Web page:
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Medical school program focuses on oral health education

August 08, 2012

By Stacie Crozier, ADA News staff

Roanoke, Va.—Medical students in the Virginia Tech Carilion School of Medicine classes of 2014 and 2015 are learning specifics on oral health through a groundbreaking program that includes nearly 30 hours of oral health education and clinical experience in students’ first two years of medical school.

Hands on: Virginia Tech Carilion School of Medicine students get some clinic time with instructor Lisa Russell, clinical lead dental assistant at Carilion Clinic

The Oral Medicine/Oral Health component was developed through a cooperative effort between Dr. George A. Levicki, president and CEO, Delta Dental of Virginia; Dr. Charles “Bud” Conklin, associate professor, Department of Surgery, Virginia Tech Carilion School of Medicine; and Cynda Johnson, M.D., Virginia Tech Carilion School of Medicine’s president and founding dean.

Dr. Levicki, a Virginia Tech alumnus, said his colleagues at Delta Dental wanted to be part of a positive memorial to the school in the aftermath of the campus shooting tragedy in April 2007, when 32 people were killed and 17 wounded by a student.

“The leadership team at Delta Dental desperately wanted to do something to help,” said Dr. Levicki. “Rather than donate to a general fund, we thought a donation should be directed toward a program that would represent the antithesis of the violence and harm inflicted on that horrible day.”

Dr. Levicki said he had long been frustrated that medical students received little oral health education, and establishing the school’s first oral health curriculum seemed a natural way to make a positive impact on patients’ health and well being and to save lives.

Dr. Levicki
“We hope that the medical students at the Virginia Tech Carilion School of Medicine will use their specialized oral health education to become even better doctors and to promote the power of healthy smiles and healthy bodies for a healthier life,” said Dr. Levicki. “This new curriculum represents a true advance in the approach to the practice of medicine and how medical schools train doctors by incorporating the growing body of evidence demonstrating the vital connections between oral health and overall body health.”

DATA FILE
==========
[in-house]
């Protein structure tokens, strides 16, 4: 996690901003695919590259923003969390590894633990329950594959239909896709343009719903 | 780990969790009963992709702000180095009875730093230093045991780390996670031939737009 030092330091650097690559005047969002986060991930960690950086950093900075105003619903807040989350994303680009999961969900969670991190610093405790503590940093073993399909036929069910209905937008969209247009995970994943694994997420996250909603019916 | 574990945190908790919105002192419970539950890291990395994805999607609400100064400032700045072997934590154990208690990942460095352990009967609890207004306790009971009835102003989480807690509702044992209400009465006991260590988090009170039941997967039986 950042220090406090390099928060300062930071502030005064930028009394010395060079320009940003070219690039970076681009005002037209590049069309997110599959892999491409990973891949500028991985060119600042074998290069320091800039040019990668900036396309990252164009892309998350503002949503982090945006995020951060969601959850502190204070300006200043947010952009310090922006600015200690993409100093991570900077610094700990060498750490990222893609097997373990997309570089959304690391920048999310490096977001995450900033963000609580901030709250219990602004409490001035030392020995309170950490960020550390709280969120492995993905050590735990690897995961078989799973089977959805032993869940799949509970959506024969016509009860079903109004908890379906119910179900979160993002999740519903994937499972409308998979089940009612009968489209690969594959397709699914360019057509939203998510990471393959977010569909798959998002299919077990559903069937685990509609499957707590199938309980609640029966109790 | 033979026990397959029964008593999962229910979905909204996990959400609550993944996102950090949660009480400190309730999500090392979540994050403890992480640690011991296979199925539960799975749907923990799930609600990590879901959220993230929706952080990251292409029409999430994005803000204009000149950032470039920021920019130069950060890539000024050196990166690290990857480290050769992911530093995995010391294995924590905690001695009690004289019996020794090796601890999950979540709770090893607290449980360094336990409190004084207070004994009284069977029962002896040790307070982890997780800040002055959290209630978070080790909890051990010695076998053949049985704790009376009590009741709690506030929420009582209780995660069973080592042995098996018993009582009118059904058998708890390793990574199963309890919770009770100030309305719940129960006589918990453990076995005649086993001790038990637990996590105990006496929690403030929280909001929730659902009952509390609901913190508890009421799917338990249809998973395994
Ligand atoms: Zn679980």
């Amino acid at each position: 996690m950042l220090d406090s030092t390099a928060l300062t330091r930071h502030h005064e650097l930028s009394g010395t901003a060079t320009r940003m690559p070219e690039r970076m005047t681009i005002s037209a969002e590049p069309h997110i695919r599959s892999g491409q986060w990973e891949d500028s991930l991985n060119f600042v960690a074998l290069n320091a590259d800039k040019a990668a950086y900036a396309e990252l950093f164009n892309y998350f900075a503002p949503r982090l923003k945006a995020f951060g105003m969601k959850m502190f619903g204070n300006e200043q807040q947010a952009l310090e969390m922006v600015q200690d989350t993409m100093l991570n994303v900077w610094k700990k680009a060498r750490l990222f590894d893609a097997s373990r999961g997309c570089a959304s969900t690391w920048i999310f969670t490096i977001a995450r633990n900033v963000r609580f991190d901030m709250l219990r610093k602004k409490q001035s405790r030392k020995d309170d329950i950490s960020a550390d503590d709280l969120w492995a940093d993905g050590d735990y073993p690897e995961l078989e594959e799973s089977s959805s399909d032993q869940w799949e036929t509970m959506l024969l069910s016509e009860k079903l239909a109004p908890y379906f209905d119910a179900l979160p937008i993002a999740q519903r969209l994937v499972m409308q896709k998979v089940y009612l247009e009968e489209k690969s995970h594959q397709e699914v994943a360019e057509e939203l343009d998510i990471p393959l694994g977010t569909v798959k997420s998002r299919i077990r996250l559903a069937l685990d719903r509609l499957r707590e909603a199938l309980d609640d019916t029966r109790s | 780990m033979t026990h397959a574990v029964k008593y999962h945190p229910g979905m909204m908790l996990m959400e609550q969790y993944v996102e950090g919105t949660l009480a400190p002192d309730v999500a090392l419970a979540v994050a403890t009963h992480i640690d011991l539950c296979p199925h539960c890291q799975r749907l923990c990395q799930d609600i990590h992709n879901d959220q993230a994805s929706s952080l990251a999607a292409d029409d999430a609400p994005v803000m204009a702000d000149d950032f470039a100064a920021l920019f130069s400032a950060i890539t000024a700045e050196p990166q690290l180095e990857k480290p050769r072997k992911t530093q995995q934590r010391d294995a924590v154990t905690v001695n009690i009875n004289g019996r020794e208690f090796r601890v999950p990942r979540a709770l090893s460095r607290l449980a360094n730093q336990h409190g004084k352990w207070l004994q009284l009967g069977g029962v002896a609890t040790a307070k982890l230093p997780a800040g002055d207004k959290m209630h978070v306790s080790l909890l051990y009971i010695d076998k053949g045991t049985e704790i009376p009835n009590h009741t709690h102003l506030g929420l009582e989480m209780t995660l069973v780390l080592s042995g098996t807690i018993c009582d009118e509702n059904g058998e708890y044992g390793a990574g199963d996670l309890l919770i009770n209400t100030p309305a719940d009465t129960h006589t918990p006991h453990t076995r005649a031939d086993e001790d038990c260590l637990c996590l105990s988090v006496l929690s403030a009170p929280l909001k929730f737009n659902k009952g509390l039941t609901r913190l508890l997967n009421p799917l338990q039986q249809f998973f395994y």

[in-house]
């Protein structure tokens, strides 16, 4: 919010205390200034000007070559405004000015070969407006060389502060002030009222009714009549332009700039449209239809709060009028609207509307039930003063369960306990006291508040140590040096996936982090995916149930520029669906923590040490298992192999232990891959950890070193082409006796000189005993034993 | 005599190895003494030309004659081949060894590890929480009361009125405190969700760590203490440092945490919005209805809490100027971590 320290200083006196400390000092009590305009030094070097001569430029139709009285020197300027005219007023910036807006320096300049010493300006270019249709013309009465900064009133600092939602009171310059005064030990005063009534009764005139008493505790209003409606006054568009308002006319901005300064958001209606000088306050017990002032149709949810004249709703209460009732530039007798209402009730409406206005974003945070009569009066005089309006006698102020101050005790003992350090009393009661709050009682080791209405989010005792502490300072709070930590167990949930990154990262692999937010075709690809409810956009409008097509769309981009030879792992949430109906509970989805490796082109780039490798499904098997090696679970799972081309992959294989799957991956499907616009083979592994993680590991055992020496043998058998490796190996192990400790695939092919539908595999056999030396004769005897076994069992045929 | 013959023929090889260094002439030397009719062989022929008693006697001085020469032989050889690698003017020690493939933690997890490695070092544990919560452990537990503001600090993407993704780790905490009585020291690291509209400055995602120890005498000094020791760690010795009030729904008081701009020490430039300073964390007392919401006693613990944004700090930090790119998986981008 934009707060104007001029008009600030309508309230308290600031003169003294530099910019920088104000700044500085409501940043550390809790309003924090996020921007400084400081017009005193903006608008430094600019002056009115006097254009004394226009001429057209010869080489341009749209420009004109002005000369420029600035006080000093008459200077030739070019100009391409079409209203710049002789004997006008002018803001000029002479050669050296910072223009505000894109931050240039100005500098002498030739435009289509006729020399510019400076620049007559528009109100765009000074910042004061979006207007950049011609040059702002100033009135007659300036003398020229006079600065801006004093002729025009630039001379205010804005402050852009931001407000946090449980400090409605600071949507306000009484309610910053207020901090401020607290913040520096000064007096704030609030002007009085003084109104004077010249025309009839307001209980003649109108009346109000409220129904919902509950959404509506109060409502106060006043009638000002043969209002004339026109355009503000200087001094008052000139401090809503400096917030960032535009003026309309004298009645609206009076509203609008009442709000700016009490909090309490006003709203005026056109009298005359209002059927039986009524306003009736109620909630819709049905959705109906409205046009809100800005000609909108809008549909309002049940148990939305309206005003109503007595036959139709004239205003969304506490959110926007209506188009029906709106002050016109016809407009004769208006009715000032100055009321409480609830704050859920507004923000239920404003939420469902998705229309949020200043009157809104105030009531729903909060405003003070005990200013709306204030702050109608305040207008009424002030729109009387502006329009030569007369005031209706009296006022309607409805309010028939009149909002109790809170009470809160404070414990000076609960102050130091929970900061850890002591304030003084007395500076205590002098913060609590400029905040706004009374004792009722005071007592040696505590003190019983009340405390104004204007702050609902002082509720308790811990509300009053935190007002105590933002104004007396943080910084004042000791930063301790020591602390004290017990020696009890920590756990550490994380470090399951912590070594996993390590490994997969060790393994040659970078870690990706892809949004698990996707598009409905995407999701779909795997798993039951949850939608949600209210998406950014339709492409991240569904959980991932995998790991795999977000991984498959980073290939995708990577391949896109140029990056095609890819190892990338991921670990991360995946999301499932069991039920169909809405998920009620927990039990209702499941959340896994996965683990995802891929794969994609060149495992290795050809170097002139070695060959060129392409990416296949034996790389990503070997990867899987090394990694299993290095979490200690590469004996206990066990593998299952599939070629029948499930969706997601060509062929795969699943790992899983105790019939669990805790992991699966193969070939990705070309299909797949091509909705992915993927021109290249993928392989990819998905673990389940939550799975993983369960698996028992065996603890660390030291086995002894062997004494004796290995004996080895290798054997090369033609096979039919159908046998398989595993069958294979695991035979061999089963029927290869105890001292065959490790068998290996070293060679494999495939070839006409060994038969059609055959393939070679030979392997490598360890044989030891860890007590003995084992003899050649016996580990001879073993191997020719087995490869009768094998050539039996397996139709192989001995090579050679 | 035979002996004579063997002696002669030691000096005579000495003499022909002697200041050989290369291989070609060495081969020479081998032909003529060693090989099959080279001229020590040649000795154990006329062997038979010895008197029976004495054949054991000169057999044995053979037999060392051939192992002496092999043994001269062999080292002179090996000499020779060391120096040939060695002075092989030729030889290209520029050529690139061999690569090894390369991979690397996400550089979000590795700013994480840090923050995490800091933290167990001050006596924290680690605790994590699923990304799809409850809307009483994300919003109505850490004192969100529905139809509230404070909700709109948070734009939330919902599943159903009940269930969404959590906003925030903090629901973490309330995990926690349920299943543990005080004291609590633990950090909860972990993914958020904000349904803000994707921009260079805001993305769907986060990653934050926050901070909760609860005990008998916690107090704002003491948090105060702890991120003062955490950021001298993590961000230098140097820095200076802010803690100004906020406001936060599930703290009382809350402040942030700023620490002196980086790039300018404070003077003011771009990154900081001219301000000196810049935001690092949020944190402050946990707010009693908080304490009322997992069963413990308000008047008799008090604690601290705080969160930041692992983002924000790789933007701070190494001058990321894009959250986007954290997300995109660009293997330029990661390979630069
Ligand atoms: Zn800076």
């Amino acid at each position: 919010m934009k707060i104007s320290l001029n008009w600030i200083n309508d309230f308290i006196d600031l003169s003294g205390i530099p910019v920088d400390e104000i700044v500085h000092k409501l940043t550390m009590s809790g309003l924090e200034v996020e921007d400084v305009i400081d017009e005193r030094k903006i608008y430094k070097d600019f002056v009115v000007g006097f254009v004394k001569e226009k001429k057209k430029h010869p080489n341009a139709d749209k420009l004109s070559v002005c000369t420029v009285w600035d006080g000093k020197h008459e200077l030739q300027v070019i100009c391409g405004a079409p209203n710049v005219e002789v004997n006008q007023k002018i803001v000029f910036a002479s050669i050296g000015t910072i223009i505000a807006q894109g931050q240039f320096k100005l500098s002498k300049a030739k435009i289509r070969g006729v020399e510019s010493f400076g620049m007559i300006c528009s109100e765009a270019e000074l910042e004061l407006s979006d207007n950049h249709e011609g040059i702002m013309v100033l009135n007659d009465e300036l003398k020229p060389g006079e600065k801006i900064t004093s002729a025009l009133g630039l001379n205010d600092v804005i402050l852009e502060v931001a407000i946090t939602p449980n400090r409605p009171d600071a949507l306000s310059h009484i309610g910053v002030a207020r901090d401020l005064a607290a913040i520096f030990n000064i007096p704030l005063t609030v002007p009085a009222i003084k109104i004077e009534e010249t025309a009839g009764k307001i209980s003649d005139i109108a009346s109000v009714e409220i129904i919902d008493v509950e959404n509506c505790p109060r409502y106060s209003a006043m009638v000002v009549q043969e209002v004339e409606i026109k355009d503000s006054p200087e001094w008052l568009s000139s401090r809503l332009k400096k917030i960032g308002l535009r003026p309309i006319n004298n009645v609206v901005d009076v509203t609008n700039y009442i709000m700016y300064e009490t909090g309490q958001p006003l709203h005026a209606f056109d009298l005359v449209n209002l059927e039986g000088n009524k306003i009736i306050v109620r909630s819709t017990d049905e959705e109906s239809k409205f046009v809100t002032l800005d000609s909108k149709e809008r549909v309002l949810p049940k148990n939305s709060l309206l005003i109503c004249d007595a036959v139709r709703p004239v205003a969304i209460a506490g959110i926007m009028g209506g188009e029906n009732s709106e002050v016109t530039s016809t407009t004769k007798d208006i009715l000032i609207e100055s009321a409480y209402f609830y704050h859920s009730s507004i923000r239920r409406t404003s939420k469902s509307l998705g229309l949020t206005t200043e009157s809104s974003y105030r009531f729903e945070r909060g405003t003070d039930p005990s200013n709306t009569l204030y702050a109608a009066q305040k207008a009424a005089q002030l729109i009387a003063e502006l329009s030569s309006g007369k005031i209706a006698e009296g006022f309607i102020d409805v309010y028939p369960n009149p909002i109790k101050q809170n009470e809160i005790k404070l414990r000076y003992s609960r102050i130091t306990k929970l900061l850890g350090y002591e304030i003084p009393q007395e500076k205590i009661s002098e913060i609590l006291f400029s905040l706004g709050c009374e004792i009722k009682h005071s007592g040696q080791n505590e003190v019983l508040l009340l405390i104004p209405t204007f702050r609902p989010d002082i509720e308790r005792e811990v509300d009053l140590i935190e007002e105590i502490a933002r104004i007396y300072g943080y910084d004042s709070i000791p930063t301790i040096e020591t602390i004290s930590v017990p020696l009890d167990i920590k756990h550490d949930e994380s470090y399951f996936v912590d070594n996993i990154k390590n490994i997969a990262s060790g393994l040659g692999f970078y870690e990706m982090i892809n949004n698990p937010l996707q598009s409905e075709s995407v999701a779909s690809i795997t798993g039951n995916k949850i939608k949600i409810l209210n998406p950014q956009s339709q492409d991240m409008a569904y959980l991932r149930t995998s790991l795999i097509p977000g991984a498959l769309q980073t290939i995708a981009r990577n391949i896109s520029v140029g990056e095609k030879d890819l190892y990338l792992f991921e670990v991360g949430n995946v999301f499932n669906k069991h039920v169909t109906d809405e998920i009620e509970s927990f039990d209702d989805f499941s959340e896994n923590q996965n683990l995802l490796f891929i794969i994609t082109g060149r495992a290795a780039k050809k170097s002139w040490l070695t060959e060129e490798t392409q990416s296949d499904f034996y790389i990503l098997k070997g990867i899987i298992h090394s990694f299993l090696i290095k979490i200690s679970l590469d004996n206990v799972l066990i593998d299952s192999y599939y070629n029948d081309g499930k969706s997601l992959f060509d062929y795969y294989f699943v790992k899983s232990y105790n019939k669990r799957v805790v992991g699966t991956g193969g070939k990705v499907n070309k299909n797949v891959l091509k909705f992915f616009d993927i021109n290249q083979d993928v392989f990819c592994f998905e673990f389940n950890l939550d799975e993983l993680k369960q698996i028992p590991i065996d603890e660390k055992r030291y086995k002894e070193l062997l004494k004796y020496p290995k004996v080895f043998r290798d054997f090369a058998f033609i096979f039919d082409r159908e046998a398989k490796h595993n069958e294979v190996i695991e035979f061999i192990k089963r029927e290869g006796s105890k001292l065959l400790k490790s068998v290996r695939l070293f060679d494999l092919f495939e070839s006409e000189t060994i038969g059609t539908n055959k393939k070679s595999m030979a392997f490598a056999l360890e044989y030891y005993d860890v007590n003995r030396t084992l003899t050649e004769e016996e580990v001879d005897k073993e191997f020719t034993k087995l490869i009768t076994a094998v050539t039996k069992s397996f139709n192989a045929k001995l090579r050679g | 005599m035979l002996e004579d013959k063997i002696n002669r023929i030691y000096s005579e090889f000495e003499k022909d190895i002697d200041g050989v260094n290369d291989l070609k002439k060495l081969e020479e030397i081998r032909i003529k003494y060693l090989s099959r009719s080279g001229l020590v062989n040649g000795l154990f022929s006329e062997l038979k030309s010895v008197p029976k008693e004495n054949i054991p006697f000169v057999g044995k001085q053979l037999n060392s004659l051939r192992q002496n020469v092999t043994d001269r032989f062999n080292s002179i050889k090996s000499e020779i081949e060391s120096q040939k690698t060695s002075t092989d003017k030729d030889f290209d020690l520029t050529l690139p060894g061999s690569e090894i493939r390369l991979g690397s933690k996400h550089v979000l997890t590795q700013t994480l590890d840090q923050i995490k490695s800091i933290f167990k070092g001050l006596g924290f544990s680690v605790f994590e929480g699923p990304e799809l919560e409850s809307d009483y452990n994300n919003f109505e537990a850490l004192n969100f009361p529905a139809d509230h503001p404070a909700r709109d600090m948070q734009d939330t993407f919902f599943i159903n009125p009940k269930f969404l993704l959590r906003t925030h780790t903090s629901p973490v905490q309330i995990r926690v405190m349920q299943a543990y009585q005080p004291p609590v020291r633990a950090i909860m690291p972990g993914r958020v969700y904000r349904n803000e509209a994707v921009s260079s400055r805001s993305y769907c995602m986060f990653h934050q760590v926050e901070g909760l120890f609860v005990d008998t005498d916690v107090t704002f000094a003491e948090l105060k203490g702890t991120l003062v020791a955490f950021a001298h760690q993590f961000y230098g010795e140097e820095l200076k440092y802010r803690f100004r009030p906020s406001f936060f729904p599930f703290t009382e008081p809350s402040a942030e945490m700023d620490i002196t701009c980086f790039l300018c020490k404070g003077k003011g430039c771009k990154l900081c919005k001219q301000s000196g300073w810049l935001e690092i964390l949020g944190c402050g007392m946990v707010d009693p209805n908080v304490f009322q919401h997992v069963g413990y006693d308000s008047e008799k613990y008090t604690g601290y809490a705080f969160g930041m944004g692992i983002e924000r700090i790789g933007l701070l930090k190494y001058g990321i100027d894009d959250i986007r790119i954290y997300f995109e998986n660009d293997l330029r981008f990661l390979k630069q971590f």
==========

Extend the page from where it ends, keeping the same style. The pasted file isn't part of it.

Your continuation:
The curriculum includes lectures and clinical training on general oral medicine and oral health; oral exams; oral cancer; oral manifestations of systemic disease; common oral pathologies; medical management of patients; and clinical skills training on-site at the dental clinic. The program also established an annual oral health lectureship to highlight the important link between oral health and overall health. A curriculum for third- and fourth-year students is now under development.

“One of our faculty members, a family practice physician, captured the value of this model best when she told me that it had inspired her to change the way she performs patient exams,” said Dr. Johnson. “That’s exactly what we’re hoping for—to teach physicians to incorporate oral exams into their practice and ultimately to improve health outcomes for patients everywhere.”

The school’s curriculum already included an emphasis on interprofessionalism, and students have been encouraged to examine the roles between various health care providers including medical students, nurses, physician assistants and allied health providers.

Dr. Johnson

“Our goal,” said Dr. Johnson, “is to have the professions learn to work together and respect one another’s roles in health care. They’ll then be able to work more effectively as a team in the clinics, which will improve patient outcomes.”

The program will help to forge new approaches to collaboration between physicians and dentists that ultimately benefit the patient, said Dr. Conklin.

“When you consider the fact that our aging population is four times more likely to visit a physician than a dentist, then it becomes clear that offering oral health education in medical schools is critical,” said Dr. Conklin. “With oral cancer, early diagnosis lead to better survival rates, so it becomes paramount that physicians be able to provide the appropriate exam.”

The new program is popular with students as well.

Interprofessional education: Dr. Bud Conklin instructs medical students through the Virginia Tech Carilion School of Medicine’s oral health education program.
“As a student planning to enter a primary care field and work with underserved populations, I was especially glad to have our oral health curriculum,” said Robert Brown, a member of the school’s charter class of 2014. “For many of the patients I’ll see, regular dental care is a luxury. Thanks to Dr. Conklin and his team, I now understand the significance of what I can uncover with an oral exam. This curriculum has made me feel confident that I can detect oral cancers and significantly impact the lives of my patients. On top of that, I feel I can communicate intelligently with my dental colleagues in a way I couldn’t before.”

“Education is the key piece to ensuring that our medical colleagues are comfortable enough to not only look in the mouths of their patients, but then enable them to make informed referrals to dentists,” said Dr. Monica Hebl, a general dentist in Milwaukee and a member of the ADA Council on Access, Prevention and Interprofessional Relations. “Programs like this one have the potential to increase the oral and overall health of patients through increased collaboration between physicians and dentists.”